3 +12 volt lines x 2.08 amps each = 75 watts.

However, The 6 pin PCI-e power connector is actually capable of handling more than 75 watts.

3 +12 volt wires x 4.16 amps each = 150 watts maximum wattage.

The two black ground wires were added to handle the increased current. "

If there's something wrong with the connection of one or both of the extra ground wires, the 7970 probably can't get enough current, despite you having a 1000 watt PS.

Have you tried different 8 pin connectors ?

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April 30, 2012 at 09:07:49
@4&5 Still no alternative PC available to swap the card into and test

@6 This morning I booted the comp with the GTX 560Ti for about 10 minutes, then swapped the card and used the aux 8-pin 150w and aux 6-pin 75w cables and the HD7970 was able to get video. It's working right now, I'm not sure if it was warming the comp up (I've read threads on this) or the cable swap. Things look good but it's turned around from this point before. If the card stops working, I should do what? Consider it a PSU problem?

Edit1: This seems like just an inconvenience, but I want to note: It takes about another 5-10 seconds longer for the video input to register than the 560Ti. Othewise everything is ok. I want to wait to start the card cold before considering this resolved.

Followup: After turning the computer off for 30 minutes and launching it back up, the HD7970 wouldn't get video. Going to try the card in another computer later today. I really don't have too much against the GTX 560 Ti, other than my main video input is HDMI. It has a HDMI mini port, and the adapters are all poorly designed and rather expensive.

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April 30, 2012 at 19:54:06
The HD 7970 works fine in my friend's system. He said my motherboard is bad. What now?

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April 30, 2012 at 21:33:07
Did you try starting in safe mode with networking, deleting the NVidia drives and downloading the correct drivers? If not then do this and restart.

You have to be a little bit crazy to keep you from going insane.

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May 1, 2012 at 10:37:31
The software on the hard drive, including the specific video drivers and associated software for a video adapter, has absolutely nothing to do with whether you get video BEFORE the operating system loads while booting the computer. All modern mboards, computer related video adapters, and operating systems (before you install specific video drivers and associated software for a video adapter) have built in basic video support.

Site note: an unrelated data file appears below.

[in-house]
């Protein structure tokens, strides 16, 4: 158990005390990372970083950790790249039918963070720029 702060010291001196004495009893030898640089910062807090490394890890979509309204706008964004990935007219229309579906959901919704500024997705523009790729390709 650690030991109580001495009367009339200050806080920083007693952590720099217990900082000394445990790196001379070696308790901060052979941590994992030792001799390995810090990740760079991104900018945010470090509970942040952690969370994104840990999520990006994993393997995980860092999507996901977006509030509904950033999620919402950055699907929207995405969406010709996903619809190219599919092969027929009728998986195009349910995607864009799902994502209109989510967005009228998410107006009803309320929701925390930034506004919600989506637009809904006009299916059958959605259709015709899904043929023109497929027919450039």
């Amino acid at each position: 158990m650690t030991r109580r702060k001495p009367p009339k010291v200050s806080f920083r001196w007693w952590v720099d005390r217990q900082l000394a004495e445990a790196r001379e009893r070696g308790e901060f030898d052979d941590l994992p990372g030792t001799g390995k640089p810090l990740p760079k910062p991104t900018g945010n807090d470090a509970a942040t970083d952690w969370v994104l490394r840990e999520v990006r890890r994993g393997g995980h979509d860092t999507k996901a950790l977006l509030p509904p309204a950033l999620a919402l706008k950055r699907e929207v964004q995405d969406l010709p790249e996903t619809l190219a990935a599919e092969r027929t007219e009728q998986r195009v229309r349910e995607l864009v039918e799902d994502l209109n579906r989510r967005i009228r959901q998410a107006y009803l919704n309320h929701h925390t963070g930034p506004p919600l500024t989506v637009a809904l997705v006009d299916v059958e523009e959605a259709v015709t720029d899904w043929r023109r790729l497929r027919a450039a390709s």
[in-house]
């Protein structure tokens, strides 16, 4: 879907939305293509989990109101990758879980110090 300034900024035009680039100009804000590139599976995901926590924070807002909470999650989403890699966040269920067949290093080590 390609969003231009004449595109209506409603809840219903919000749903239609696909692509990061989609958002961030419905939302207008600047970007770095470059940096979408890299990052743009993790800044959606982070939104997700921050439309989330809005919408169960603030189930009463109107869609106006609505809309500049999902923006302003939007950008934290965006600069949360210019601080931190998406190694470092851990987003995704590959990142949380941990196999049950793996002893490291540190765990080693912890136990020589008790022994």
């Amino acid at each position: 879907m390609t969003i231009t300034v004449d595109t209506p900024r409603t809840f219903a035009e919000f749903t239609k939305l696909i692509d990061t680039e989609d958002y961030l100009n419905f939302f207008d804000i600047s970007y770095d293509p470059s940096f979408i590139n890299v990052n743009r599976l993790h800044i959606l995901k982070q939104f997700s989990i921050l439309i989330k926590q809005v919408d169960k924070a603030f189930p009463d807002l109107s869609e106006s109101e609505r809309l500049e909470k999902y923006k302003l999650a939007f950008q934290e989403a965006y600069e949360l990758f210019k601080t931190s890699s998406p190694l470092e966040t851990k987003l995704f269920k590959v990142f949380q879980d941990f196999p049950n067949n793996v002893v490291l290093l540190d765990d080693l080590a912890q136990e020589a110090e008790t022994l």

It's much more likely to be a problem with the power supply - either it's become defective, or at least one of the combo 6+2 PCI-E connector's wiring has something wrong with the 2 pin part of it.

If you DO have a problem with one or more combo 6+2 PCI-E connector's wiring, then it's probable that at least some of the other ones should allow the 7970 card to work fine.

The only way you can rule out the power supply being defective as being the cause of your problem FOR SURE is to try connecting another known good PS to your system that has at least a 500 watt capacity, and at least one 6 pin and one 8 pin PCI-E connector.

My brother had an Antec power supply that had the situation that the only thing wrong with it was it could not handle an additional load on it properly anymore. It had a lot more wattage capacity than was required, and the accuracy of the voltages were fine. His problem was the computer would black screen and restart for no apparent reason when he placed a small additional load on the system - trying to burn a CD.
I tried another power supply and found his system had no problem with the same hardware.
He RMAed the PS and the replacement they sent him - same Antec model - then worked fine with his system.

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May 1, 2012 at 11:39:05
@10: PCI-E 6+2, I've mixed and matched 4 different aux connectors as well as the default ones (the manual notes to not mix the ones that come straight out of the PSU with ones connected to the detachable cables) and I've had no luck. I was actually able to RMA my HD6950 and get a replacement. When I booted it the first time it seemed to work fine, and on the second time the screen was tinted yellow. Every attempt after I got the blank screen. The HD6950 has 2 6 pins, just like my GTX 560 Ti. I got a antec PSU tester (Link below) awhile back to see if it's been my PSU giving me the problems. Everything came out ok, but I haven't found a way to put my PC under sufficient load to cause it to shut down.

I'll see what I can do about finding a power supply that's 1)500watts and 2) has a PCI-E 8 pin and 6 pin connector to test it.

Thanks a lot for the input.

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May 1, 2012 at 16:10:58
"I was actually able to RMA my HD6950 and get a replacement. When I booted it the first time it seemed to work fine, and on the second time the screen was tinted yellow. Every attempt after I got the blank screen. "

That probably confirms the power supply IS malfunctiong, and the fault is not with the wiring for the 2 pin part of the 6+2 PCI-E connectors.

Your HX1000 apparently has two +12v sections. Sometimes one of them malfunctions.

If I had tested that faulty Antec power supply my brother had with the Antec tester you bought, it would have passed.